Generic Gold

<span class="lockleft">Generic gold</span>

 

Generic Gold

By: Claude Solnik
November 13, 2015

Possibly Long Island’s fastest growing company is one whose name you may not know, although it’s well known to pharmacists. It hasn’t developed a single new blockbuster drug or run a TV ad touting its products’ nearly magical medicinal qualities.

It doesn’t have to.

Amneal Pharmaceuticals is part of a booming, sometimes invisible Long Island manufacturing industry, fueling construction and hiring when most manufacturing is declining. The seventh biggest maker of generic pharmaceuticals in the nation based on prescription volume, Amneal is responsible for nearly 4 percent of prescriptions nationwide and on a hiring spree, adding hundreds of workers and hundreds of thousands of square feet here.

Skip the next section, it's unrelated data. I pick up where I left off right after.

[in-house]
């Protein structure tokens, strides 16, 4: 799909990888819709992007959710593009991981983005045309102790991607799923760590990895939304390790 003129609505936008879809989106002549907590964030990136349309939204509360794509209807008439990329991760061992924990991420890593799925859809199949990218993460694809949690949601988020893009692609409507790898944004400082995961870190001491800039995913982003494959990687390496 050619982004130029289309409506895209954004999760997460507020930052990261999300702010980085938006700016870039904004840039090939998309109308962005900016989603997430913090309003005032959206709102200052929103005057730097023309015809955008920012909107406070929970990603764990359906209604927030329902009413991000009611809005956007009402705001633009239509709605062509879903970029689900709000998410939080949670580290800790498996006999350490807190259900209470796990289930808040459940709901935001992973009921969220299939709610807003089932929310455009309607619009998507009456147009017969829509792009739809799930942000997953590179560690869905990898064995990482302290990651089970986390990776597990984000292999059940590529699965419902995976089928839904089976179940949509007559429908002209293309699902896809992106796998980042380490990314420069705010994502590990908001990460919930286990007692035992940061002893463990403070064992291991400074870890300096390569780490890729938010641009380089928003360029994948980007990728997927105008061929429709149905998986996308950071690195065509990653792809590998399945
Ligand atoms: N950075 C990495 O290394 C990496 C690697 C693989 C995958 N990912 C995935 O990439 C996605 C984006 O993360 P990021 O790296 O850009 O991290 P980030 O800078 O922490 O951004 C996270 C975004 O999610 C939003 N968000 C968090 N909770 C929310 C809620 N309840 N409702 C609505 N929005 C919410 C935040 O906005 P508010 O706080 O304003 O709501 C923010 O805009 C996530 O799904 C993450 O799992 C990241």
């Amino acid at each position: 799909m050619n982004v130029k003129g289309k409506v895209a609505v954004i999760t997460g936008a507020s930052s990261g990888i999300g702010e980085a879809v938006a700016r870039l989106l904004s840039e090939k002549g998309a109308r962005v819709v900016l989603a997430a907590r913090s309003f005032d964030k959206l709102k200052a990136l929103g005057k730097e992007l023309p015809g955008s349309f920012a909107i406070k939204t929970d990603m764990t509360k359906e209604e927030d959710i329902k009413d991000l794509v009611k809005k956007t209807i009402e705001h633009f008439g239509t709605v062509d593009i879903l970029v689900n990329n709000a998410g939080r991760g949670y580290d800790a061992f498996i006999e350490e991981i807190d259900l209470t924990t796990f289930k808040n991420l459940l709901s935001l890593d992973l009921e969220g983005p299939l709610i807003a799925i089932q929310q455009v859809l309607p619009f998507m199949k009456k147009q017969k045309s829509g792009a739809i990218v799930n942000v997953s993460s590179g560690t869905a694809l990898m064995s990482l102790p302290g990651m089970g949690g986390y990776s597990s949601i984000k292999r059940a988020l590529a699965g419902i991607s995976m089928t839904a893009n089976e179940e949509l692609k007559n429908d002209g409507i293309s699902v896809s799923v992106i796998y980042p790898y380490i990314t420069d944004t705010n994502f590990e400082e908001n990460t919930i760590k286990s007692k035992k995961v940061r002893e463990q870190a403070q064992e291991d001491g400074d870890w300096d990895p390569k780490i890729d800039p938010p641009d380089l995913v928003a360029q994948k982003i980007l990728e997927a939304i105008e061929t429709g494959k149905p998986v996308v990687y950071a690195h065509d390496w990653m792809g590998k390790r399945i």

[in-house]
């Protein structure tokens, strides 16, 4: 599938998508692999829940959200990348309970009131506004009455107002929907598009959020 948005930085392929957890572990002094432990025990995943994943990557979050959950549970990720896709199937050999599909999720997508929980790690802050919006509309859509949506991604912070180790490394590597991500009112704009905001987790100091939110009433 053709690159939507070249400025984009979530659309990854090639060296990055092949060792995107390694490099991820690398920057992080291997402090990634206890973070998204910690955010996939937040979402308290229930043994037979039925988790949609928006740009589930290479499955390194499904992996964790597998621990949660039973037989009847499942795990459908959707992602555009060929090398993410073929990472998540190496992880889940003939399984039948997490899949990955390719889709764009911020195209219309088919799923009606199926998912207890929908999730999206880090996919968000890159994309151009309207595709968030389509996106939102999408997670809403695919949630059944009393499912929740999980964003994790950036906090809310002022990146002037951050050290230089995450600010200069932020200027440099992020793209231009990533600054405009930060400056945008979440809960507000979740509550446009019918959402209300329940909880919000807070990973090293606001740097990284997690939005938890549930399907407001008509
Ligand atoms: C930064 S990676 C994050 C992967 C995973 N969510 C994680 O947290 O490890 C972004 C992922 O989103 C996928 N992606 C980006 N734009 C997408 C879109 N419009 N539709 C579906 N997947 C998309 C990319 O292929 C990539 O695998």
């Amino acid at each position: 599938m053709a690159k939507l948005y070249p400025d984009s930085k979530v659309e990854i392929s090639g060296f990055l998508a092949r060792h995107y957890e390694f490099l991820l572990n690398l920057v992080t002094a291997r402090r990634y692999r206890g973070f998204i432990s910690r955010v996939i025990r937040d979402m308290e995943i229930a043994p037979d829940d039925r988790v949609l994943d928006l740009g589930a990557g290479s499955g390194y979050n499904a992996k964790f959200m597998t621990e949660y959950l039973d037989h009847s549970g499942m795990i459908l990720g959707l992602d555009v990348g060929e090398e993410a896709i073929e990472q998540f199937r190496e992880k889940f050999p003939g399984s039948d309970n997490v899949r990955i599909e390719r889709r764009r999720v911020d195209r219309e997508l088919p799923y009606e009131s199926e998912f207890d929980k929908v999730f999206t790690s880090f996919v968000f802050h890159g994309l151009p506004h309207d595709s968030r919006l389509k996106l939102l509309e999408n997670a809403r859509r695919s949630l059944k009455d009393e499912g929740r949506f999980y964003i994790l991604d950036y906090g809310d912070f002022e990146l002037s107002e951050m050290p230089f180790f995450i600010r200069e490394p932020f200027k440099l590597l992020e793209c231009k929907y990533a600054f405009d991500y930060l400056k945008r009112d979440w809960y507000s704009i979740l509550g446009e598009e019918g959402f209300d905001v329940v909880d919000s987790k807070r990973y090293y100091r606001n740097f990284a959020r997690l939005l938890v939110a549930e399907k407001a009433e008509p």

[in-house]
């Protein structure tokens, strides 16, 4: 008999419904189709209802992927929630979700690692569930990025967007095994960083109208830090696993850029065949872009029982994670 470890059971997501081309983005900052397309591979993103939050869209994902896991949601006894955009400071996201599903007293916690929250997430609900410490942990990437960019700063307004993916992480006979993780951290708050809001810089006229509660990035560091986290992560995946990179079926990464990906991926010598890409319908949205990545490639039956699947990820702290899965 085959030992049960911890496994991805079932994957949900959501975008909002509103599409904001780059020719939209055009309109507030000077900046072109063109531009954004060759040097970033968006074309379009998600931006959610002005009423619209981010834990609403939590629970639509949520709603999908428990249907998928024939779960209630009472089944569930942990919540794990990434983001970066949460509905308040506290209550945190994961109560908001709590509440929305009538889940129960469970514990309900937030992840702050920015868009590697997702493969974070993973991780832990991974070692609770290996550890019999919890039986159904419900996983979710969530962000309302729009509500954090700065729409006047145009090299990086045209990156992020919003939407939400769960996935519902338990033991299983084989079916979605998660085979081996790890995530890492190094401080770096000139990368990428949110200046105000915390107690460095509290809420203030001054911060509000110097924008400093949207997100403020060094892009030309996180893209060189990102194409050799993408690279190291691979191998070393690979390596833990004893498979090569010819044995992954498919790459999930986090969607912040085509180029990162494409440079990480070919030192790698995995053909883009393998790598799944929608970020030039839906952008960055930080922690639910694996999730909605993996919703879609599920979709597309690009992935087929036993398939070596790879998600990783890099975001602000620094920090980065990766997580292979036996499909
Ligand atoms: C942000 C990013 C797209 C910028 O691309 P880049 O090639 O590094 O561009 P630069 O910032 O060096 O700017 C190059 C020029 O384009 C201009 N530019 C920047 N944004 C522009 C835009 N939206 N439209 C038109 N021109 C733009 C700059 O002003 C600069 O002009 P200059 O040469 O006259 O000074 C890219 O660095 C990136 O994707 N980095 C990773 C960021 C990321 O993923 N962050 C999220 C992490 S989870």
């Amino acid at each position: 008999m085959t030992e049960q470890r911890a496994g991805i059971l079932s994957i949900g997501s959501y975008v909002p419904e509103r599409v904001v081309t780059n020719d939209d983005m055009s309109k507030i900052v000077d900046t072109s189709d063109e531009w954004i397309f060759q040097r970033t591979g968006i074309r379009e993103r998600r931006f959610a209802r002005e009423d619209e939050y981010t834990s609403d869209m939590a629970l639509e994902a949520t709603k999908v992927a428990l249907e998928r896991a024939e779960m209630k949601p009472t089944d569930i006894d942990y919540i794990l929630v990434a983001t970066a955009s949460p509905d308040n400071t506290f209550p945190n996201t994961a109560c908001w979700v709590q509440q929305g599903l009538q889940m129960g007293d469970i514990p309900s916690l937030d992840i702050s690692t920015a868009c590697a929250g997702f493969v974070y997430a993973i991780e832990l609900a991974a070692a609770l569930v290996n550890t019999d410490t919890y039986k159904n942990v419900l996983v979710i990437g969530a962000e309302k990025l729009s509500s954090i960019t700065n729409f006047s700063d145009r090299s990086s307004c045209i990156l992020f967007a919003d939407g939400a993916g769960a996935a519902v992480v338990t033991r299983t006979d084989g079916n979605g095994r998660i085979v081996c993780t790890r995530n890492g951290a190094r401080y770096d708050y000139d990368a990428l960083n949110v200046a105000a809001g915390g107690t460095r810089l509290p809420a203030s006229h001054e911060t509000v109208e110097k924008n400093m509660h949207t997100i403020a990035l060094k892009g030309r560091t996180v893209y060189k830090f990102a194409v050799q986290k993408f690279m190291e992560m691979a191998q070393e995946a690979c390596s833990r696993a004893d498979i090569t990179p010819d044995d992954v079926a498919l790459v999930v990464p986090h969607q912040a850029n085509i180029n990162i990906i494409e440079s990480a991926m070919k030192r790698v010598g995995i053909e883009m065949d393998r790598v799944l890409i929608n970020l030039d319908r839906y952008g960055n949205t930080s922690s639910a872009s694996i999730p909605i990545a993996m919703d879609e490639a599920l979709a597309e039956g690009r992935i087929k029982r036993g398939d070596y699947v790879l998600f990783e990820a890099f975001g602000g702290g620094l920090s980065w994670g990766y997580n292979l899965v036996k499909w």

The firm with large Long Island operations in Brookhaven and Hauppauge makes about 10 billion tablets and capsules annually (nearly 29 million a day or 19,000 a minute), including about 9 billion, or 90 percent, on Long Island.

“You can react quickly to market conditions,” Amneal Co-CEO Chintu Patel told LIBN of the benefits of a U.S. base. “The generic industry is very opportunistic. The No. 1 advantage is control over your supply chain and quality.”

If “generics” brings to mind Kirkland (Costco’s private label) and no-name computer brands, think again.